'High Yield Bonds' is explained in detail and with examples in the Investments edition of the Herold Financial Dictionary, which you can get from Amazon in Ebook or Paperback edition.
High Yield Bonds turn out to be bonds that possess a lower credit rating and higher yield than those corporate, municipal, and sovereign government bonds which are of investment grade. Thanks to the greater risk of them defaulting, such bonds yield a higher return than the bonds which are qualified investment grade issues. Those companies that issue high yielding debt are usually capital intensive companies and startup firms that already possess higher debt ratios. Investors often refer to such bonds as junk bonds.
The two principal corporate rating credit agencies determine the breakdown of what qualifies as a High Yield Bond and what does not. When Moody’s rates a bond with lower than a “Baa” rating, or Standard and Poor’s (S&P) rates then with an under “BBB” rating, then they become known as junk bonds. At the same time, all of those bonds which enjoy higher ratings than these (or the same rating at least) investors will consider to be investment grade. There are credit ratings that cover such categories as presently in default, or “D.” Those kinds of bonds holding “C” ratings and below also have high probabilities for defaulting. In order to compensate the investors who take them on for the significant risks they run of not receiving either their original principal back or accrued interest payments by the maturity date, the yields must be offered at extremely high interest rates.
Despite the negative label of “junk bond,” these High Yield Bonds remain popular and heavily bought by global investors. The majority of these investors choose to diversify for safety sake by utilizing either a junk bond ETF exchange traded fund or a High Yield Bonds mutual fund. The spread between the yields on the higher yielding and investment grade types of bonds constantly fluctuates on the markets. The at the time condition of the global and national economies impacts this. Industry-specific and individual corporate events also play a part in the differences between the various kinds of bonds’ interest rates.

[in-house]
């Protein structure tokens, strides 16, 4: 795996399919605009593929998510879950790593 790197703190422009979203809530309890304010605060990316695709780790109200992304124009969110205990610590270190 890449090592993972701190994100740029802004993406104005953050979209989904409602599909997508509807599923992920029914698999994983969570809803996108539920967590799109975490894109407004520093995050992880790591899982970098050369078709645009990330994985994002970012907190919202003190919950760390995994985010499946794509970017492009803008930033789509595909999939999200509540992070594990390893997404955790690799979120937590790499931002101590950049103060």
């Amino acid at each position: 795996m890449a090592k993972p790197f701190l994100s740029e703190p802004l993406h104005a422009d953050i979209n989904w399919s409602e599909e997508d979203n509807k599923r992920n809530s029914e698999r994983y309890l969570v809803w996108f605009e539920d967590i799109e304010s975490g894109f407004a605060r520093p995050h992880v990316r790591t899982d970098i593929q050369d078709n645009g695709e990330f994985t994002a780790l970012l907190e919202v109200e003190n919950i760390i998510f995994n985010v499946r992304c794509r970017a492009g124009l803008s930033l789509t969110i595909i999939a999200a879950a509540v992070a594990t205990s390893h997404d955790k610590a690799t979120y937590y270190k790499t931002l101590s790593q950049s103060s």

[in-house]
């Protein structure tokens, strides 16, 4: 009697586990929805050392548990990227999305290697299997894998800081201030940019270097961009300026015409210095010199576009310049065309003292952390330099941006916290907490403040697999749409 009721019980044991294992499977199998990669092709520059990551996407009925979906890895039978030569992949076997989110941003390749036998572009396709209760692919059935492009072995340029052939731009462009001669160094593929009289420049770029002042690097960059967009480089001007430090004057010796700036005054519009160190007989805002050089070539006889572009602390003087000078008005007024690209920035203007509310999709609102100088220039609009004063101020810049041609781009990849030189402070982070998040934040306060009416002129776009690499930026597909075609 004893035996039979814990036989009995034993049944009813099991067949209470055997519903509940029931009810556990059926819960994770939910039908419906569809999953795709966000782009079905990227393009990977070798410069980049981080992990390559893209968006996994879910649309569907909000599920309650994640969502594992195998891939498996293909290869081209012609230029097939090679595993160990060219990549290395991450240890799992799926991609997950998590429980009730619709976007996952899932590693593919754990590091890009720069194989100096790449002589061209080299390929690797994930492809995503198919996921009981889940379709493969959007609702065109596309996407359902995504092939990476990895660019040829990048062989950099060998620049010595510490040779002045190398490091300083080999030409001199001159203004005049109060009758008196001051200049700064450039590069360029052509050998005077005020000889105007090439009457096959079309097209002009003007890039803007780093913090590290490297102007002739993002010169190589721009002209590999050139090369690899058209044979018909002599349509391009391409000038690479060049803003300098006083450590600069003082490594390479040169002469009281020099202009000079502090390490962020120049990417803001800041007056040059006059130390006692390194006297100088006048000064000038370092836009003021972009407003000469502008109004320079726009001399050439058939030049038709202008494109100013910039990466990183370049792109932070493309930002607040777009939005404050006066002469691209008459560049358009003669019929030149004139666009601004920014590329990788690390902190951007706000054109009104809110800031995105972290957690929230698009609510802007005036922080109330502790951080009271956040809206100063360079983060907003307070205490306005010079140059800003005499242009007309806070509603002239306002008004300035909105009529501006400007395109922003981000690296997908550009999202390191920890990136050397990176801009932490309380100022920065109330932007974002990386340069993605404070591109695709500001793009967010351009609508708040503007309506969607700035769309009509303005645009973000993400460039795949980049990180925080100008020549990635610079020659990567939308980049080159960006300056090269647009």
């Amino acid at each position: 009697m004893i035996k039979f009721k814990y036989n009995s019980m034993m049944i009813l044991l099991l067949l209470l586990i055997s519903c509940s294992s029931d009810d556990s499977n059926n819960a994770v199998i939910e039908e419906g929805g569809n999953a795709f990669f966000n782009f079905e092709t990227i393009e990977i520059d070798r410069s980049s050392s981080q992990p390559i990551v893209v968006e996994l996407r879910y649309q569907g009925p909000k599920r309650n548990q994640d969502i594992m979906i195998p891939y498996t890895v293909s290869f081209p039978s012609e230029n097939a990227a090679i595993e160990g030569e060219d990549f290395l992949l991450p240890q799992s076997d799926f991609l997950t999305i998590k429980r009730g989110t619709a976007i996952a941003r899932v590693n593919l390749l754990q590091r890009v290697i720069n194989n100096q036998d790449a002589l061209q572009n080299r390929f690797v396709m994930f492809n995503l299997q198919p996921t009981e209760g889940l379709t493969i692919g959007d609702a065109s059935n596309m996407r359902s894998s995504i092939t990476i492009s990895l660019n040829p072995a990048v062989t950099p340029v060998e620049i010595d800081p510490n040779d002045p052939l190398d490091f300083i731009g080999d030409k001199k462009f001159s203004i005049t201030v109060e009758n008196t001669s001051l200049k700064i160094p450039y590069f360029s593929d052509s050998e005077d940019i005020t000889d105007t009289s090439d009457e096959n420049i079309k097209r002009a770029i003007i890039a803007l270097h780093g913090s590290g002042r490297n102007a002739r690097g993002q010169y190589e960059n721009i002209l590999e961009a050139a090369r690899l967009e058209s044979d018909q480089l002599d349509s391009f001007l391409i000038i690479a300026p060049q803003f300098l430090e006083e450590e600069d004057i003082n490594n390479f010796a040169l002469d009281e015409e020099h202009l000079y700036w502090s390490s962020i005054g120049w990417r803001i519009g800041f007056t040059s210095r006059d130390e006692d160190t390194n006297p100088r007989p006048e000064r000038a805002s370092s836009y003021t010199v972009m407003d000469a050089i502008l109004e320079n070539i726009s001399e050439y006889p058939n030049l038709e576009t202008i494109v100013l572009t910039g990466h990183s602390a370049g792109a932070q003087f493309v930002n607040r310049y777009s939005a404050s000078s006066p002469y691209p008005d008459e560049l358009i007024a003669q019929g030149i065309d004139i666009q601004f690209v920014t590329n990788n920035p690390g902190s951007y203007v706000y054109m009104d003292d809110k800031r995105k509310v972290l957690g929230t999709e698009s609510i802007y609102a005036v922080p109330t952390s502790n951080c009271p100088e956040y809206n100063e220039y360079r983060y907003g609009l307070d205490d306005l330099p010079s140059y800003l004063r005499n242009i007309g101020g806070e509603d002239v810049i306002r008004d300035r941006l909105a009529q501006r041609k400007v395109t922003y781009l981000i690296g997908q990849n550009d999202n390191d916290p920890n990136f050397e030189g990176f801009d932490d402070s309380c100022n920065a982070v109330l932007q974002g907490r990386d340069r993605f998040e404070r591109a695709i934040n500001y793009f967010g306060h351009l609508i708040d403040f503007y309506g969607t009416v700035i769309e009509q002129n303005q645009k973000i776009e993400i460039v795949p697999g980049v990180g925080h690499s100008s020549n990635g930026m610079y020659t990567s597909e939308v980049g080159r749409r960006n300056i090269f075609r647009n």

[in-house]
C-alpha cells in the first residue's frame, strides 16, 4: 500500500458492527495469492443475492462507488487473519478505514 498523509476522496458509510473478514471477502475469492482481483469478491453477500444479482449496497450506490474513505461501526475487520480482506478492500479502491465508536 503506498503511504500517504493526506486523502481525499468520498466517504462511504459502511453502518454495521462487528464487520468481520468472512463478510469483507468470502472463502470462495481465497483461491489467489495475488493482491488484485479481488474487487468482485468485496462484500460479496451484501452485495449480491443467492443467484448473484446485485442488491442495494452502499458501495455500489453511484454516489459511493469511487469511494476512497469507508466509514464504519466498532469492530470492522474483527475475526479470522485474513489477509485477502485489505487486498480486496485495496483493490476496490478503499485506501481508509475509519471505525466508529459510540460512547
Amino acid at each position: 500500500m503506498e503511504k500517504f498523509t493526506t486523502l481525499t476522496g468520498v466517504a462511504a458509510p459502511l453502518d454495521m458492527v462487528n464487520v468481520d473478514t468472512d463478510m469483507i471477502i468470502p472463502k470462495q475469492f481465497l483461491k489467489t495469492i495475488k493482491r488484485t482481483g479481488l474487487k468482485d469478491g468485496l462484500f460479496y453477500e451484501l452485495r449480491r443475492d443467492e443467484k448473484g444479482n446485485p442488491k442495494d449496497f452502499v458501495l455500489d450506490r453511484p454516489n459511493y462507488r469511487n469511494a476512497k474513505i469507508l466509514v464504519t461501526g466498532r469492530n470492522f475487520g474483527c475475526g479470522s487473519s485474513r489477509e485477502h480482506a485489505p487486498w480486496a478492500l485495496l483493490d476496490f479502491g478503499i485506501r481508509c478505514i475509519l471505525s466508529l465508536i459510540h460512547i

In general though, High Yield Bonds’ investors can count on receiving a good 150 to 300 basis points more in yield as measured against the investment quality bonds in any particular time frame. This is why mutual funds and ETFs make imminent sense as an effective means of gaining exposure to the greater yields without taking on the unnecessary risk of a single issuer’s bonds defaulting and costing the investors all or most of their original investing principal.
In the last few years, various central bankers throughout the globe have decided to inject enormous amounts of liquidity into their individual economies so that credit will remain cheaply and easily available. This includes the European Central Bank, the U.S. Federal Reserve, and the Bank of Japan. It has created the side effect of causing borrowing costs to drop and lenders to experience significantly lower returns.
By February of 2016, an incredible $9 trillion in sovereign government debt bonds provided yields of only from zero percent to one percent. Seven trillion of the sovereign bonds delivered negative real yields once adjusted for anticipated levels of inflation. It means that holding such bonds cost investors money, or provided them a real losing return.
In typical economic environments, this would drive intelligent investors to competing markets that provide better return rates. Higher yield bond markets have stayed volatile though. Distressed debts which pay minimally a yield higher than 1,000 basis points greater than a comparably maturing Treasury bond were notably affected. Energy company high yielding debt bond prices collapsed by approximately 20 percent in 2015 as a consequence of the problems in the energy sector which resulted from plummeting energy prices.